New study investigates long-term outcomes and costs associated with treating critical limb ischemia

Heart chambers illustrationJournal of the American Heart Association Report

Treatments that restore blood flow to the lower limbs of people with a serious circulation condition may be cheaper and associated with longer survival, than amputation according to new research in Journal of the American Heart Association, the Open Access Journal of the American Heart Association/American Stroke Association.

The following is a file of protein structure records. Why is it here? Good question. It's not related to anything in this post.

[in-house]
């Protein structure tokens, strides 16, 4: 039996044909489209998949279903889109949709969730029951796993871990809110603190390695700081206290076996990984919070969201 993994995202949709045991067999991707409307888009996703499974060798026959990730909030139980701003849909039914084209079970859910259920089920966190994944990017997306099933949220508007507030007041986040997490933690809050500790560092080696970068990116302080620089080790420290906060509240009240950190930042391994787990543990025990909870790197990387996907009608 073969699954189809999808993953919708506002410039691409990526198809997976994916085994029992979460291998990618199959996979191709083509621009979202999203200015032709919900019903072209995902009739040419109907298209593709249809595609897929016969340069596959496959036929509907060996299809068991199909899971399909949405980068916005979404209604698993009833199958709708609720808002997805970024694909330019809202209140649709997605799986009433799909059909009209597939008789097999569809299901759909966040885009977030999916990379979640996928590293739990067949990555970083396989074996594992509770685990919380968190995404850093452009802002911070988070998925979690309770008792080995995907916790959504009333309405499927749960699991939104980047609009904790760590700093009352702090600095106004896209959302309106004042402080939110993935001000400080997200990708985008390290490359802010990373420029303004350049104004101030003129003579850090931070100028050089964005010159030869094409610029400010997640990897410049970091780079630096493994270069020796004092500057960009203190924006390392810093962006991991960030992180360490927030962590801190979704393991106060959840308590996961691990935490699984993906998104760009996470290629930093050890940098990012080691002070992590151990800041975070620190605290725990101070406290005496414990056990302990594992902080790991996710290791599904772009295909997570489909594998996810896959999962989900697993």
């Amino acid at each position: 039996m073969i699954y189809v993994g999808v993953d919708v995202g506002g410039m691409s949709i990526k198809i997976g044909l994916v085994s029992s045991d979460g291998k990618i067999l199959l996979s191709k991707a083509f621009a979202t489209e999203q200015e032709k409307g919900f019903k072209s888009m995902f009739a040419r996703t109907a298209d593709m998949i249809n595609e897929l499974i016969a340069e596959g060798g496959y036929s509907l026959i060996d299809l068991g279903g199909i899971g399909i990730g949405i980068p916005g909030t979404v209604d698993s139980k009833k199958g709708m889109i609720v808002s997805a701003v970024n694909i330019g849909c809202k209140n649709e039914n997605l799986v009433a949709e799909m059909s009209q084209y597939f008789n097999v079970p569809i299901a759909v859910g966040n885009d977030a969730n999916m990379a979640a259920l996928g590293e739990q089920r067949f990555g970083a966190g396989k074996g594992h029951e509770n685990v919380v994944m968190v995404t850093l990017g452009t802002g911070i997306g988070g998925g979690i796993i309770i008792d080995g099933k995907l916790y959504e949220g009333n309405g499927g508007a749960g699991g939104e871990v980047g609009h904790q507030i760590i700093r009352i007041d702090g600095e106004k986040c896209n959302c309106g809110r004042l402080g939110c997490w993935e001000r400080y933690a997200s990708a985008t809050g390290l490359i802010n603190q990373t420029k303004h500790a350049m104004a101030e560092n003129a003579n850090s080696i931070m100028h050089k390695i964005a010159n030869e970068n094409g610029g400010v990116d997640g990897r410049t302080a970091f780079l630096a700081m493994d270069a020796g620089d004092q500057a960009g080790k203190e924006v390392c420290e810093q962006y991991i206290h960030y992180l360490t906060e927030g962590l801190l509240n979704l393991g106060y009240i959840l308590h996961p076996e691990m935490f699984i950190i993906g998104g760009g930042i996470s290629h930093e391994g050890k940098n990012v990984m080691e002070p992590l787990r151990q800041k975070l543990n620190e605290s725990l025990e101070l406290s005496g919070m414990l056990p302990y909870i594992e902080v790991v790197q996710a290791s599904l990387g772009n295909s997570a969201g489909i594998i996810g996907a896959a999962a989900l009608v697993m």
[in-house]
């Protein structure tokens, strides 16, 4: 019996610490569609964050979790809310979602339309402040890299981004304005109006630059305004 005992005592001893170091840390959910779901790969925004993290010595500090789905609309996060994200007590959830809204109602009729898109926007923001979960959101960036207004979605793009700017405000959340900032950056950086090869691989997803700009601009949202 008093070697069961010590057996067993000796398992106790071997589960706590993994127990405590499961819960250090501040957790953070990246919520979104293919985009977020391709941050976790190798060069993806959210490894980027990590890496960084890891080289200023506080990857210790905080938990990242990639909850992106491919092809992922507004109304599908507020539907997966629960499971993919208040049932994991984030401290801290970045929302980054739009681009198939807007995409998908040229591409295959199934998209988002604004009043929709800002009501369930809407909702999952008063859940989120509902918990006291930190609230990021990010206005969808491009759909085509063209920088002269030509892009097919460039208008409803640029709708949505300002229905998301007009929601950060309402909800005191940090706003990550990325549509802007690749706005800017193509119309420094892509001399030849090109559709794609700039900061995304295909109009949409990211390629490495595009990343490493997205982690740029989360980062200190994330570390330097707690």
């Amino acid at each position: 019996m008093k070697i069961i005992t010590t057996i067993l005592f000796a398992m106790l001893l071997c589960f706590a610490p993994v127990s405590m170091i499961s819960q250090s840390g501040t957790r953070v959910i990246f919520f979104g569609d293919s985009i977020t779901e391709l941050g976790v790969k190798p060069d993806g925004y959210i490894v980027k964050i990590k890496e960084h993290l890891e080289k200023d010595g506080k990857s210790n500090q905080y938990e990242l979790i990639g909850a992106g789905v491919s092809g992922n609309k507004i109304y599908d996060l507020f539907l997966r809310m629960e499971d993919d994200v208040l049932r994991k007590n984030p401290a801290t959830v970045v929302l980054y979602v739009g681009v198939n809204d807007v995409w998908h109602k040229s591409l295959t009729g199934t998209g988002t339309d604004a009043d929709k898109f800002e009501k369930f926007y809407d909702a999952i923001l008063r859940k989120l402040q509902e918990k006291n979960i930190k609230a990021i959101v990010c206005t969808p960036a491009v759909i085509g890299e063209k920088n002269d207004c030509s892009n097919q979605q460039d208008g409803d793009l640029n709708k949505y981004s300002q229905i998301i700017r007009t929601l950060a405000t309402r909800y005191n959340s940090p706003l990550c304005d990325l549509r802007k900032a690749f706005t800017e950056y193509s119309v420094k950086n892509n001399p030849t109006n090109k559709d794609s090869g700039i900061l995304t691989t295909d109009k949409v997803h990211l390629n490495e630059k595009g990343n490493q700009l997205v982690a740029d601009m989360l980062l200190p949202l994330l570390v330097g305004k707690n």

The most severe form of peripheral artery disease, called critical limb ischemia, may result in ulcers on the leg, gangrene or the need for amputation.

“Many patients who are diagnosed with critical limb ischemia are told amputation is their only option,” said the study’s lead author Jihad Mustapha, M.D., an interventional cardiologist and critical limb ischemia specialist at Advanced Cardiac & Vascular Amputation Prevention Centers in Grand Rapids, Michigan. “But amputation is associated with many poor outcomes, including shorter survival, depression and loss of independence.”

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